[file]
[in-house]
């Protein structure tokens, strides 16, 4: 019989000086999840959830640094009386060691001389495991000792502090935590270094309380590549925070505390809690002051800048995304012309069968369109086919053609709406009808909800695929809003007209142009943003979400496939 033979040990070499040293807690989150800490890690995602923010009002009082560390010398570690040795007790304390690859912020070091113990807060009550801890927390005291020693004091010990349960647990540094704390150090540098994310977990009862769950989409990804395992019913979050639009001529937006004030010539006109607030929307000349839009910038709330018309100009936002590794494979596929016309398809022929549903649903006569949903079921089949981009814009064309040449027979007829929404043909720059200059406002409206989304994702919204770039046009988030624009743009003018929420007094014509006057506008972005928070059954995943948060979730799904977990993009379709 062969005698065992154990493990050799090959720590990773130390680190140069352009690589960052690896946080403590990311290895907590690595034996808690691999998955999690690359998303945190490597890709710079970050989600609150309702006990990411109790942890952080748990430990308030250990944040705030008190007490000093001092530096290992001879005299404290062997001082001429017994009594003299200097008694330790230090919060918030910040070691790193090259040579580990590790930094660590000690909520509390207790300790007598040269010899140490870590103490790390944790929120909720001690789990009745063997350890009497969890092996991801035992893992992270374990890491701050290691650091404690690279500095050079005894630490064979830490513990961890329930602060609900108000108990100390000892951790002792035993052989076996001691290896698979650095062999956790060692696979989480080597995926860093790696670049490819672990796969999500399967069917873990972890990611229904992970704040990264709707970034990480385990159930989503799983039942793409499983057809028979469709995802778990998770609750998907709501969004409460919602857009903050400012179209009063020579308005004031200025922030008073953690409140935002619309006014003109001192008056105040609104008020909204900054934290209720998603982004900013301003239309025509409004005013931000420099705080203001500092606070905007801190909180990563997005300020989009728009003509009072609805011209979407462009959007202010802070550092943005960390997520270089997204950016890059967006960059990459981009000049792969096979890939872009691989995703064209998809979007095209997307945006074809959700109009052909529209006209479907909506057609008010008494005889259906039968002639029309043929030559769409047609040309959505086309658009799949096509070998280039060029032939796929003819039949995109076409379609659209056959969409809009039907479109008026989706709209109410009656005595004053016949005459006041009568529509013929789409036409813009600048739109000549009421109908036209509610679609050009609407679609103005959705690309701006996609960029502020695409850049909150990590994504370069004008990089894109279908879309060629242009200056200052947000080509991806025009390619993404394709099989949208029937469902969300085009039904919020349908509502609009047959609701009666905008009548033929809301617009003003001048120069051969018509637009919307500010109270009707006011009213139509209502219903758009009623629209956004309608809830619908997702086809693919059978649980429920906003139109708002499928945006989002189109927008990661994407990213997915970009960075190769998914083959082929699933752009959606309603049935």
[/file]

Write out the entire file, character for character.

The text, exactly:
[in-house]
């Protein structure tokens, strides 16, 4: 019989000086999840959830640094009386060691001389495991000792502090935590270094309380590549925070505390809690002051800048995304012309069968369109086919053609709406009808909800695929809003007209142009943003979400496939 033979040990070499040293807690989150800490890690995602923010009002009082560390010398570690040795007790304390690859912020070091113990807060009550801890927390005291020693004091010990349960647990540094704390150090540098994310977990009862769950989409990804395992019913979050639009001529937006004030010539006109607030929307000349839009910038709330018309100009936002590794494979596929016309398809022929549903649903006569949903079921089949981009814009064309040449027979007829929404043909720059200059406002409206989304994702919204770039046009988030624009743009003018929420007094014509006057506008972005928070059954995943948060979730799904977990993009379709 062969005698065992154990493990050799090959720590990773130390680190140069352009690589960052690896946080403590990311290895907590690595034996808690691999998955999690690359998303945190490597890709710079970050989600609150309702006990990411109790942890952080748990430990308030250990944040705030008190007490000093001092530096290992001879005299404290062997001082001429017994009594003299200097008694330790230090919060918030910040070691790193090259040579580990590790930094660590000690909520509390207790300790007598040269010899140490870590103490790390944790929120909720001690789990009745063997350890009497969890092996991801035992893992992270374990890491701050290691650091404690690279500095050079005894630490064979830490513990961890329930602060609900108000108990100390000892951790002792035993052989076996001691290896698979650095062999956790060692696979989480080597995926860093790696670049490819672990796969999500399967069917873990972890990611229904992970704040990264709707970034990480385990159930989503799983039942793409499983057809028979469709995802778990998770609750998907709501969004409460919602857009903050400012179209009063020579308005004031200025922030008073953690409140935002619309006014003109001192008056105040609104008020909204900054934290209720998603982004900013301003239309025509409004005013931000420099705080203001500092606070905007801190909180990563997005300020989009728009003509009072609805011209979407462009959007202010802070550092943005960390997520270089997204950016890059967006960059990459981009000049792969096979890939872009691989995703064209998809979007095209997307945006074809959700109009052909529209006209479907909506057609008010008494005889259906039968002639029309043929030559769409047609040309959505086309658009799949096509070998280039060029032939796929003819039949995109076409379609659209056959969409809009039907479109008026989706709209109410009656005595004053016949005459006041009568529509013929789409036409813009600048739109000549009421109908036209509610679609050009609407679609103005959705690309701006996609960029502020695409850049909150990590994504370069004008990089894109279908879309060629242009200056200052947000080509991806025009390619993404394709099989949208029937469902969300085009039904919020349908509502609009047959609701009666905008009548033929809301617009003003001048120069051969018509637009919307500010109270009707006011009213139509209502219903758009009623629209956004309608809830619908997702086809693919059978649980429920906003139109708002499928945006989002189109927008990661994407990213997915970009960075190769998914083959082929699933752009959606309603049935």